by Avis Hickman-Gibb
Josie stood inside her sanctuary, her breath coming in great, raw gasps. She listened – Uncle Danny was stumbling along after her – and cursing something terrible.
“Wait’ll I get my hands on you, you little bitch! You’ll find out what you’re made for!” he growled, slashing through the undergrowth, drunk and nasty. The blood from his bitten hand would be dripping onto the leaves around.
Josie stuffed her bare arm over her mouth, trying to block out the sounds of her whimpering. She’d been all alone in the house with Uncle Danny, and him drinking and watching those nasty films on TV. Momma was at work, as usual. But it wouldn’t have mattered – Momma never believed her anyway:
“Uncle Danny loves us both, you just remember that. He’d not hurt a hair on your head, child!” Momma had replied last time to Josie’s complaints about Uncle Danny – about his awful temper and his over familiar hands. “He just likes a cuddle from his best girl – that’s all.”
Josie leaned back against the inside of the hollow oak tree, tears squeezing out from beneath her lids, and wished her Daddy was here. He’d never say she told lies; he’d defend her. He was a hero – everyone said that. But he was out in Iraq, and very far from home. Josie knew when he did return, she’d live with him, and they’d move far away from Momma; and Uncle Danny.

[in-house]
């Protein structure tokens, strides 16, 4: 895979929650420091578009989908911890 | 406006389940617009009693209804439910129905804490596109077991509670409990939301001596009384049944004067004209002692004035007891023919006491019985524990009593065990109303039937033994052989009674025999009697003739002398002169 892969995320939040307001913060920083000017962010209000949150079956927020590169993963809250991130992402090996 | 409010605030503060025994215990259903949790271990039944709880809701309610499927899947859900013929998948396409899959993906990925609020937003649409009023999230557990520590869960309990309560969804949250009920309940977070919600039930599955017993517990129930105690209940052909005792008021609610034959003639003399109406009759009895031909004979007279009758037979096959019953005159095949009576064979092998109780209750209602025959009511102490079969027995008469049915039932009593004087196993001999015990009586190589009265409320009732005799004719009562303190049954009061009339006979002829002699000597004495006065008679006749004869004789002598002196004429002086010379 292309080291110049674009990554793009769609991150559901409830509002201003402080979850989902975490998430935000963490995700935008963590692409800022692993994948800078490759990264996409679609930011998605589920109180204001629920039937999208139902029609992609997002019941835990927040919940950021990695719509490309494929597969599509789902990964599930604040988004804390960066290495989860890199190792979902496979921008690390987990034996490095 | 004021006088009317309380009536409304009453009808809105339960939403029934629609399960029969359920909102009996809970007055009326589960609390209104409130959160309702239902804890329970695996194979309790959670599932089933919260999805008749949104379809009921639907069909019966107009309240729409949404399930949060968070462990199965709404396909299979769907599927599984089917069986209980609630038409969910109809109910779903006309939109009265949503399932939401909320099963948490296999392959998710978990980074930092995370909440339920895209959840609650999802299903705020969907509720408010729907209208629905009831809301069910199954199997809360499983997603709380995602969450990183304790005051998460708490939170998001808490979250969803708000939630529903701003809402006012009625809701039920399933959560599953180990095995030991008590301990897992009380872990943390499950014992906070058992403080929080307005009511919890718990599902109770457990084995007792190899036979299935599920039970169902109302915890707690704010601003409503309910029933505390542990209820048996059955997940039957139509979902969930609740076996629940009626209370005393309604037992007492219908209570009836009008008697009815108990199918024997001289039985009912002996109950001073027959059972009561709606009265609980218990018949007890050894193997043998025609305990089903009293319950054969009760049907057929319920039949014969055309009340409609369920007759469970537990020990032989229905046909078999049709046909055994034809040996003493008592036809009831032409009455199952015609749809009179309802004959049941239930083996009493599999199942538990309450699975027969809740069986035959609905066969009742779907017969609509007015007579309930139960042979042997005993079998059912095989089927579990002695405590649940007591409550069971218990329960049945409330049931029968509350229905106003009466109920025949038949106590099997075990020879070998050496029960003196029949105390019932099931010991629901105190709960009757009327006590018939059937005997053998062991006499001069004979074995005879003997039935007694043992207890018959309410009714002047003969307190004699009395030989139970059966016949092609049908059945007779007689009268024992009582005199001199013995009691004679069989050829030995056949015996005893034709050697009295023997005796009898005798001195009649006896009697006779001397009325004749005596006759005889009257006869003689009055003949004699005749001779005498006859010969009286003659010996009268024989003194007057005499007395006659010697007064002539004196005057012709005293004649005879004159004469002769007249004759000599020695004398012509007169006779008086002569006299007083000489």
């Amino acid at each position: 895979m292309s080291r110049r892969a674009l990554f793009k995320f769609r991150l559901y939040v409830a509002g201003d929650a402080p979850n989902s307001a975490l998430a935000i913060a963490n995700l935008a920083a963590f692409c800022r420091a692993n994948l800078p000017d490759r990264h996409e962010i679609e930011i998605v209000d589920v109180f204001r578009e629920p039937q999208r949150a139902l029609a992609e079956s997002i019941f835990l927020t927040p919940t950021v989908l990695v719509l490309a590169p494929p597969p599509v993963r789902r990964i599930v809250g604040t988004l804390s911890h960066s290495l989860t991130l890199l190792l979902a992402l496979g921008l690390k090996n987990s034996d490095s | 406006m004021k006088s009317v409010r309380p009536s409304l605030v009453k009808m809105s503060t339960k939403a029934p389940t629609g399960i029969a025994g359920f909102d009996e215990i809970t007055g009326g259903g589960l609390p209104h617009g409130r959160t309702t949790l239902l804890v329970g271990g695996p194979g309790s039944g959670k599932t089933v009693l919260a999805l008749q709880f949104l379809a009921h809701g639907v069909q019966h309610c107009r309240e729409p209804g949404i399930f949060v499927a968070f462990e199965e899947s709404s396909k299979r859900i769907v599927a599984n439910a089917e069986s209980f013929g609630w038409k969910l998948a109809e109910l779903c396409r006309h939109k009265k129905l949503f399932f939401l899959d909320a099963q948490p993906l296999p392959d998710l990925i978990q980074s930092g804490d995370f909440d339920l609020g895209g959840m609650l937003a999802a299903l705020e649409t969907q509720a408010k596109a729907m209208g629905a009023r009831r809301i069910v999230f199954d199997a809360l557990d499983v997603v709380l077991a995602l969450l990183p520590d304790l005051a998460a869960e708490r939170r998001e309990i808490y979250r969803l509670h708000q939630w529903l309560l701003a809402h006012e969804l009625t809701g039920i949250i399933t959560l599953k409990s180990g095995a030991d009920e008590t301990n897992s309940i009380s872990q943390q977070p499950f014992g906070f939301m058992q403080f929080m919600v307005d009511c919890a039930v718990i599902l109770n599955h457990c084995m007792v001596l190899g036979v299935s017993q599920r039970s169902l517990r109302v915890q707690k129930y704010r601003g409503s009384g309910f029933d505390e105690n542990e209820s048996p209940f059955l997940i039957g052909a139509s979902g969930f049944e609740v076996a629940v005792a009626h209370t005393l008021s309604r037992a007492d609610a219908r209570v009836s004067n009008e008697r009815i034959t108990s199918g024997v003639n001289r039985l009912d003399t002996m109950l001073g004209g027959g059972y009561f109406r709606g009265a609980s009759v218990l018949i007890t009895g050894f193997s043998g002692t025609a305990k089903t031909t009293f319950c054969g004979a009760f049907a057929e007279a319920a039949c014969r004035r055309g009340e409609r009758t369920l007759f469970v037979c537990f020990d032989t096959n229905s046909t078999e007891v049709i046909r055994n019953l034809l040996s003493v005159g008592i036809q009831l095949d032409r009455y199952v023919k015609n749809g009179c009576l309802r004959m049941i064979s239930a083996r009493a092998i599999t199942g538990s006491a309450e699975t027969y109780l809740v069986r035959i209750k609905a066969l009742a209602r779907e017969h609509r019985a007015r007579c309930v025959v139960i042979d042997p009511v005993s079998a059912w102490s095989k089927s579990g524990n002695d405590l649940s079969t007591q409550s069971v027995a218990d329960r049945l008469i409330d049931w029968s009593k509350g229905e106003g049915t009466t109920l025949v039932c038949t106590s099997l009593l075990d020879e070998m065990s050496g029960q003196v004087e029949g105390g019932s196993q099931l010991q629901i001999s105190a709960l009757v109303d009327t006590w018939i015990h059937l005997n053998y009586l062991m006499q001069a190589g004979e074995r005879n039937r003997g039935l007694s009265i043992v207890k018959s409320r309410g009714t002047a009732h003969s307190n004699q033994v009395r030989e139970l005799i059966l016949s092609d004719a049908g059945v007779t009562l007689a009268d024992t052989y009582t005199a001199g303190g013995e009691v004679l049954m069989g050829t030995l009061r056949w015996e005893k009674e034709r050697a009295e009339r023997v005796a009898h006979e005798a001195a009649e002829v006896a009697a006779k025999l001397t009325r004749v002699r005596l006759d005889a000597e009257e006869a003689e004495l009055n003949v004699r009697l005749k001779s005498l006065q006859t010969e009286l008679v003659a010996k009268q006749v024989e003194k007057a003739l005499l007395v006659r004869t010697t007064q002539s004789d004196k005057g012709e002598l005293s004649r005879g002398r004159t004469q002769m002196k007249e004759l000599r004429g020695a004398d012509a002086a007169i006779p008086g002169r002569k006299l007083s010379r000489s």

Now, looking down at her hands, Josie remembered her Daddy teaching her how to use this gun.
“… hold the butt steady with both hands… that’s right… then aim… point it low… lower than you want… it kicks up right at the end… then squeeze the trigger and keep looking! Don’t you go closing them baby blues!”
Taking a steadying breath, she aimed at the entrance and waited for Uncle Danny to appear and snarl, “Peek-a-boo!”
Avis Hickman-Gibb is a new writer, living in rural Suffolk with her husband, one son and two cats. She gained a BSc. in Environmental Chemistry more years ago than she cares to admit. She’s had stories published in Every Day Fiction, Twisted Tongue, and Shine! and has up coming stories in Bewildering Stories and The Boston Literary Magazines.